young teen

Summer 2018 Round-Up

It’s hard to believe we’re at another summer break for MinervaReads. The blog doesn’t operate in August, so at the end of July on the home page I leave a full list of summer reads and releases that you might find interesting. There was such a huge selection this year, I found it difficult to make my pick.

raj and the best day everpetratropical terry

Picture Books

If you’re looking for a picture book that sums up your summer with your pre-schooler, then you’d be hard pressed to find a more endearing, real and funny book than Raj and the Best Day Ever by Seb Brown. Raj and his Dad make a list of what they’re going to do on their day out. But when Dad leaves his wallet behind, they must improvise. With a celebration of a father/son relationship, wonderfully busy cartoon animal illustrations and a sense that fun can be had with a little imagination, this is a funny, up-lit picture book.

Further use of imagination in Petra by Marianna Coppo in this skilfully intelligent, minimalistic picture book. Petra is a pebble with a misguided sense of identity, although gradually she learns she has the potential to be many things thanks to her imagination and her literal journey. The understated-ness of the book lends to its charm, and readers will enjoy exploring Petra’s resilience in adapting to her new discoveries about who she is. Quirky and full of emotion. For a pebble, that’s saying something.

Issues of identity arise in Jarvis’s Tropical Terry too – a picture book fully exploiting the colours and shapes of the sea. Terry is a dull-looking fish, although it makes him excellent at hide-and-seek. But when he dresses up as a tropical fish, he gets more than he bargained for. Being happy with who you are and discovering your strengths, as well as valuing your real friends, is a great message.

the girlsswan lake

Others to look out for this summer include The Girls by Lauren Ace, illustrated by Jenny Lovlie, which celebrates friendship and inclusion between four little girls with joyful light and breezy illustrations, and Swan Lake by Anne Spudvilas, a dark and brooding visualisation of the ballet story that will haunt and delight in equal measure. The illustrations conjure up the movement of the dance; and the zoom into the chandelier and dresses is simply phenomenal. Sure to cast a spell.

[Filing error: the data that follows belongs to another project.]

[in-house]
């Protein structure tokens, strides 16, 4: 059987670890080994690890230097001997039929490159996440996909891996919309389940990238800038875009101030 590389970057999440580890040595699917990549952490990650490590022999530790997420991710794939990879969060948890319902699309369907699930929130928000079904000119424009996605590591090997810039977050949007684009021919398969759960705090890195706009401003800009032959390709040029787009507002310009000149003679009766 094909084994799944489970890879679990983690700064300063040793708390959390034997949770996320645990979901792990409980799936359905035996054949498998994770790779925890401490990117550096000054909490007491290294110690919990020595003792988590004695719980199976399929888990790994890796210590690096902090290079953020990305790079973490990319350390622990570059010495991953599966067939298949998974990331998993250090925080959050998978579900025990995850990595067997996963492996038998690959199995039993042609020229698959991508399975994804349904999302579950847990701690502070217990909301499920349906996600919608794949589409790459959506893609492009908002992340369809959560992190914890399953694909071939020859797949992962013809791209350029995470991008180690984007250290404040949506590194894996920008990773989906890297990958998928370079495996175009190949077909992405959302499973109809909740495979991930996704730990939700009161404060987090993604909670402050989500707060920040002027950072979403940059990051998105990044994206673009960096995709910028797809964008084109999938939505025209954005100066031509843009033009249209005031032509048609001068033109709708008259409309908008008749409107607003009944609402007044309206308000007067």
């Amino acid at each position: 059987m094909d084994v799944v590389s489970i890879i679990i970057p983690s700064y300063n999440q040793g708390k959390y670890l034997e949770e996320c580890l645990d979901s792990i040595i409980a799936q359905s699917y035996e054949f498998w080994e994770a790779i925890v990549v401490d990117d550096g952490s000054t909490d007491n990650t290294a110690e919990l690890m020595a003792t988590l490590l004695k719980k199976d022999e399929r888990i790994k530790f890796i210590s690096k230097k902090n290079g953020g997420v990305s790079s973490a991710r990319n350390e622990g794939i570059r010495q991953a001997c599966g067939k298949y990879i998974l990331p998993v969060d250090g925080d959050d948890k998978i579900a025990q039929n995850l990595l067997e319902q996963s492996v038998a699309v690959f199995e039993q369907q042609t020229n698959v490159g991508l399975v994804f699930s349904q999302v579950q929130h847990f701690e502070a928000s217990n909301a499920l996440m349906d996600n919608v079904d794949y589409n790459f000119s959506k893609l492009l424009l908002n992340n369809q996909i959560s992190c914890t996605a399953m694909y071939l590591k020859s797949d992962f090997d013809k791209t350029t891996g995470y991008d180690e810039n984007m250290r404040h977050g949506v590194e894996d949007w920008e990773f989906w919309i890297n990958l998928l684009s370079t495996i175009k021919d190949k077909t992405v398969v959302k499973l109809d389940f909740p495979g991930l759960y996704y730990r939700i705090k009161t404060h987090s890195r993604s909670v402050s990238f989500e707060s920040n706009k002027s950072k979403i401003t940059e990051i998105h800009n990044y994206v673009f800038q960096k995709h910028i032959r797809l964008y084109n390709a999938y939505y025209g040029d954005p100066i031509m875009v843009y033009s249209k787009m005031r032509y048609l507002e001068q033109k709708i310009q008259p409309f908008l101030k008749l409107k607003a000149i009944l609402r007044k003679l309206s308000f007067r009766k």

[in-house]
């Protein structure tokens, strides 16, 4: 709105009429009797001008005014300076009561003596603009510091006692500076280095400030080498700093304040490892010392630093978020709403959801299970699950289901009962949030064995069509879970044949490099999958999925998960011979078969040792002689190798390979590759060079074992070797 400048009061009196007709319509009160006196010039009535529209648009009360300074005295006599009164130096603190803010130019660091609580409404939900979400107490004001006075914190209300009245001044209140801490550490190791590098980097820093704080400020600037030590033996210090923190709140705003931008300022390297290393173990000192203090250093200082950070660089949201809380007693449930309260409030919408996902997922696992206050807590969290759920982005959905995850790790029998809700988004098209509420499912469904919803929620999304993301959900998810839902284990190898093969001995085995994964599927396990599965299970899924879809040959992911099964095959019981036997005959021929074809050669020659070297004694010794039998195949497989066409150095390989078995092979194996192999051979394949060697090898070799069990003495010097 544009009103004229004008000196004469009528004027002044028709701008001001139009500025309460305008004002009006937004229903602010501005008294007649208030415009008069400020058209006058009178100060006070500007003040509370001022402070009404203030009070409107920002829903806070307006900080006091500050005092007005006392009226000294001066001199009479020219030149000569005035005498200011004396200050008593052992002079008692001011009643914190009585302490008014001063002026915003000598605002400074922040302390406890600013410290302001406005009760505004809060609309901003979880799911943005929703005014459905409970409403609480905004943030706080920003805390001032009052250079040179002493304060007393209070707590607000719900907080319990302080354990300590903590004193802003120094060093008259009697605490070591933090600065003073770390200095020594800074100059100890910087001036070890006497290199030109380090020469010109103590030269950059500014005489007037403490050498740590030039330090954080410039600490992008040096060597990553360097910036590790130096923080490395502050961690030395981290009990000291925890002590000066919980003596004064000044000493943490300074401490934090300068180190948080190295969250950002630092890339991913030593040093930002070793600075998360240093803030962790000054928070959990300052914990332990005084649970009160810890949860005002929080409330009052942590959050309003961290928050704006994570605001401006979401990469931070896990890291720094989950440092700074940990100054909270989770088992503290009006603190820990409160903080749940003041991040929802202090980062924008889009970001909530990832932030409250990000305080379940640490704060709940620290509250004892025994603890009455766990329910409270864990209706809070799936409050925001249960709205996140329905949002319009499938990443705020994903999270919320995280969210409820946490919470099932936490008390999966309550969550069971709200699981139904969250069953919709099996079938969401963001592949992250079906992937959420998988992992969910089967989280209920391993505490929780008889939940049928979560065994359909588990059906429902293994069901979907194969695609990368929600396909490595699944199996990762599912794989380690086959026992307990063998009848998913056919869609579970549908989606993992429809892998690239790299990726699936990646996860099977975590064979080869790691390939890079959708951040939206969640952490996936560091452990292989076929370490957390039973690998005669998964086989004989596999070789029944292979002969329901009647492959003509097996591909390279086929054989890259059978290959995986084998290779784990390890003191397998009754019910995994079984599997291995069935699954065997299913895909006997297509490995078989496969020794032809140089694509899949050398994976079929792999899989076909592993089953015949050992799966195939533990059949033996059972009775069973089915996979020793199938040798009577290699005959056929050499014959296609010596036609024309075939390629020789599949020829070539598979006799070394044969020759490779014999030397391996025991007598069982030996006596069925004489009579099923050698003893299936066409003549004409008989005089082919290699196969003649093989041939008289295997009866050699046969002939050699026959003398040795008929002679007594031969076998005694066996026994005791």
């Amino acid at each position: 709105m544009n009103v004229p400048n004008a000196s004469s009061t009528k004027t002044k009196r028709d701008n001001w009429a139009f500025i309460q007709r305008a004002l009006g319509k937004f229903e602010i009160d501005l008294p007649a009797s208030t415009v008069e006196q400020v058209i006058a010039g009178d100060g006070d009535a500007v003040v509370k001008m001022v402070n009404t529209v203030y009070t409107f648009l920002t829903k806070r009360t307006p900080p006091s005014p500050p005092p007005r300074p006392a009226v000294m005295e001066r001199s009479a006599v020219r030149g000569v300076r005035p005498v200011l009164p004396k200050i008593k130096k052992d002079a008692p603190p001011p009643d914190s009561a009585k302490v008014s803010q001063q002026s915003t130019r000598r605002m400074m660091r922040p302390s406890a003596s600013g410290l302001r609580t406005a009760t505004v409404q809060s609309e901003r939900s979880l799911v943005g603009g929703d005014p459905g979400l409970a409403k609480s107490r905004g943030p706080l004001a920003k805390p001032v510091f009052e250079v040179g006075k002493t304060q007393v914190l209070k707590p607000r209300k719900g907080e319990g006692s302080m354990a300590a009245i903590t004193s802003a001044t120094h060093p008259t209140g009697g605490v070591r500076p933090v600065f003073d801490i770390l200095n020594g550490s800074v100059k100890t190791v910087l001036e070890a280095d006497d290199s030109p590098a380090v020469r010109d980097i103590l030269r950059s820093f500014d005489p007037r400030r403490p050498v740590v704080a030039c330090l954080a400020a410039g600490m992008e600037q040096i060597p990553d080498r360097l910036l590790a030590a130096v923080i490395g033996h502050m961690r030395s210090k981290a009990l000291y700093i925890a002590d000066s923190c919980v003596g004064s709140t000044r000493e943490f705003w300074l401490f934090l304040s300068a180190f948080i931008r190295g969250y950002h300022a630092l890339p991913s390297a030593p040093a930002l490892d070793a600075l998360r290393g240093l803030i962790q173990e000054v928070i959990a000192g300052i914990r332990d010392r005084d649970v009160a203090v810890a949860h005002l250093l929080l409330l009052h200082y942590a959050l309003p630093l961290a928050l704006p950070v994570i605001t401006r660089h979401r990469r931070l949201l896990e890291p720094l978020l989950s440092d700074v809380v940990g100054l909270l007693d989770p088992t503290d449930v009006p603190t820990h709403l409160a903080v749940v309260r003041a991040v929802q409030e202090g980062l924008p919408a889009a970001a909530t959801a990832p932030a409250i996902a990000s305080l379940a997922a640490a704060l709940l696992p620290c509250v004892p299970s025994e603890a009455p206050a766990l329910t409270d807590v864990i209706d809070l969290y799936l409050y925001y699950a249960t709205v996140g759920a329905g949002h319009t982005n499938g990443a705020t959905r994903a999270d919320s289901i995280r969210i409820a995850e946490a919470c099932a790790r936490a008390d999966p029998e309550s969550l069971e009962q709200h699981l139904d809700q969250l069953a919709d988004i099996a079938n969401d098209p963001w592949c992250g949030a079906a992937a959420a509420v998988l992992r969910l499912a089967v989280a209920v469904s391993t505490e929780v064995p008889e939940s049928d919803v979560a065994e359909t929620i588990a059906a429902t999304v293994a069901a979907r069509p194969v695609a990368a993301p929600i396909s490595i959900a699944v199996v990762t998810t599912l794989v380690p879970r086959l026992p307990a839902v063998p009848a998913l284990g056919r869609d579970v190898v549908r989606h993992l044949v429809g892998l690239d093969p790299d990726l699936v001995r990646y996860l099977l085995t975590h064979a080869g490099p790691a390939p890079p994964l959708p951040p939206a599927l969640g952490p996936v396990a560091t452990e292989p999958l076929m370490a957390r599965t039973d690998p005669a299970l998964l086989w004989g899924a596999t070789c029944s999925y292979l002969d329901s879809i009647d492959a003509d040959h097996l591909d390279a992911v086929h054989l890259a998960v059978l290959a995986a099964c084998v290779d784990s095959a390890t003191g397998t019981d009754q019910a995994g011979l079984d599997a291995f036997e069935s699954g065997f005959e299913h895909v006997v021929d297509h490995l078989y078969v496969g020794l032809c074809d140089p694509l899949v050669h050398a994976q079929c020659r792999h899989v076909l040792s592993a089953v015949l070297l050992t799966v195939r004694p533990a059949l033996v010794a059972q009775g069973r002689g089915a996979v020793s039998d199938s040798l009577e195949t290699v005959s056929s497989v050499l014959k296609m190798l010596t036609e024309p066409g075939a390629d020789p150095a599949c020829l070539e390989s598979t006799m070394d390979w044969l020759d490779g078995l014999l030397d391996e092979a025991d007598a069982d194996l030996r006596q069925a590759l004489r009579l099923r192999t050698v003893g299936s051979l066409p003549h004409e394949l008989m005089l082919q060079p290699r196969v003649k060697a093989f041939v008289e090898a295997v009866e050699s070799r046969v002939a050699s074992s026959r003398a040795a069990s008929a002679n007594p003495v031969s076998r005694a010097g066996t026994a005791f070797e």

hello horse

The summer is a great time to take up a new hobby. I swear my parents only took me riding for the first time in a freezing cold frosty mid-December to put me off the experience, but youngsters with an eye on the horses will be enthralled with Hello Horse by Vivian French, illustrated by Catherine Rayner. Charming, informative and with the most exquisite illustrations, this is a nature storybook that seeks to inform about aspects of horse care whilst telling a gentle story. The watercolours of the fields and wildflowers exude a sense of summer country days, and the texture of the horse is so appealing and nuanced that it will turn the reader’s head.

Young Fiction/Independent Readers

secret sevenknights and bikesbeano

For young fiction readers, Pamela Butchart has updated The Secret Seven series by Enid Blyton, and the first is published in July – Mystery of the Skull. Butchart brings her exuberance and fast-paced story-telling, and although it’s stuck with Barbara, Jane and co, and so lacks a modern diversity, the first adventure is jolly good fun, and just as addictive as the original Blyton tellings.

From new publisher Knights Of, comes Knights and Bikes by Gabrielle Kent, illustrated by Rex Crowle. As anticipated, this is a romping energetic adventure story on bikes that explores the wonders of friendship, with a quest to solve, and mentions of water balloons, frisbees and much more. A bit wacky, highly illustrated, and with a computer game to follow, this should be a well-thumbed mystery.